The natural world does not need cars. The rivers, lakes, oceans, and aquifers poisoned by mining and manufacturing do not need cars, mines, or the automobile manufacturing industry. The countless other-than-human creatures killed by cars every day do not need the cars that mangle them. The land and communities destroyed by the ever-expanding encroachments of asphalt and concrete to facilitate the access of cars around the world do not need cars, mines, and the automobile manufacturing industry. The millions of humans who are killed every year by air and water pollution do not need cars, mines, or the automobile manufacturing industry. The murdered and massacred ancestors who have their eternal resting places dug up for mines and highways do not need cars, mines, or the automobile manufacturing industry. The children working in grueling conditions in mines in places like the Democratic Republic of Congo to support the automobile manufacturing industry do not need cars or mines.
“We” – the real “we”, all of us – need clean air and water, unfragmented habitat, soil that isn’t toxic. We need what cars, mines, and the automobile manufacturing industry destroy.
Humans have been human for around 250,000 years (and this number seems to keep going up). For 249,900 years, humans survived and thrived without cars. In fact, quality of life metrics commonly proclaim that traditional hunter-gatherer cultures have the highest quality of human life.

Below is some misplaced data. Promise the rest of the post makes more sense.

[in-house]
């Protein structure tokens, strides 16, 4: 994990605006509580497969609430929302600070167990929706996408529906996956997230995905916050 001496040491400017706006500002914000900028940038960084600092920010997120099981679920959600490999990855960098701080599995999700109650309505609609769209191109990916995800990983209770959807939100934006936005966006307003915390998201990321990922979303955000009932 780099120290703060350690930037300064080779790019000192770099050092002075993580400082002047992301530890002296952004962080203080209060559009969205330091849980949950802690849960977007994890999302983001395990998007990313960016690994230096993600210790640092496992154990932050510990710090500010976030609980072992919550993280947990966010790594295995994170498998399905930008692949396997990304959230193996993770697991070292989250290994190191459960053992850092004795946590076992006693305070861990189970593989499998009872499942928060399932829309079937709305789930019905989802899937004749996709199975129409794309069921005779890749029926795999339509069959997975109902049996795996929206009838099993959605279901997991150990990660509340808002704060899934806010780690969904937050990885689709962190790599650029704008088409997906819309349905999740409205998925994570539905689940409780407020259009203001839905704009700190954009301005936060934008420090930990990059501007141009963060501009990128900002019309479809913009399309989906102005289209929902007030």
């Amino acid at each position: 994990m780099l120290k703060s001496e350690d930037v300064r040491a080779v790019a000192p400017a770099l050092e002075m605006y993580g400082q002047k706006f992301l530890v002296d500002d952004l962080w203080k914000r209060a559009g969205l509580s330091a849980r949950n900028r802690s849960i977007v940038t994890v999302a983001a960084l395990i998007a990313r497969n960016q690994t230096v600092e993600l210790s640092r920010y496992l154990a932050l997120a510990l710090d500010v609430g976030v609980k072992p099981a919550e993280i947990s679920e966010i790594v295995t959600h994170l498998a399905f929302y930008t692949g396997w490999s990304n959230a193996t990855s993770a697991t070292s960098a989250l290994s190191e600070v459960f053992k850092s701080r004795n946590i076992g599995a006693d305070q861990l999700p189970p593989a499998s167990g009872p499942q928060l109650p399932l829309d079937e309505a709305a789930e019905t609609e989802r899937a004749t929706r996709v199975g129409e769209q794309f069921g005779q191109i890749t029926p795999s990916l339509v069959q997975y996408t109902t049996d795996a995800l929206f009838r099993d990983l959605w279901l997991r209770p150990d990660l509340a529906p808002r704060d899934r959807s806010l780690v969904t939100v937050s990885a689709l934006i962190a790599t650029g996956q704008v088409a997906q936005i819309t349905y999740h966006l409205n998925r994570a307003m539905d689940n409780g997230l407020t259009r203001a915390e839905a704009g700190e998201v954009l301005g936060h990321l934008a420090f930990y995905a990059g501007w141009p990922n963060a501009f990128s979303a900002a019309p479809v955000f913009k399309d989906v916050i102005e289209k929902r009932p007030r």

And, guess what, they never had cars.
So, who is “we”?
The people who insist “we” need cars, mines, and the automobile manufacturing industry must be referring to the privileged few humans who can afford cars in the first place. This must be true because greater sage grouse do not need cars. Vaquita porpoises do not need mines. Golden eagles do not need the automobile manufacturing industry.
And, if you don’t care about the land, about greater sage grouse, vaquita porpoises, or golden eagles, then know this: human children are forced to work and die in the mines necessary for the cars “we” need.
No, this is not an attempt to make you feel guilty about driving a car. If you’re not a corporation or government, it’s not your fault corporations and the government worked so hard for the last 100 years to create human populations dependent on car travel. You don’t need to feel guilty about that. But you do have a responsibility to work to dismantle car culture, to protect the rest of the natural world who are your better friends than the people who insist we need cars despite the destruction they cause everyone else. Don’t feel guilty for driving a car; act to build a world where the destruction cars, mines, and the automobile manufacturing industry cause is no longer possible.
Photo: Child labor in sub-Saharan Africa by Julien Harneis, CC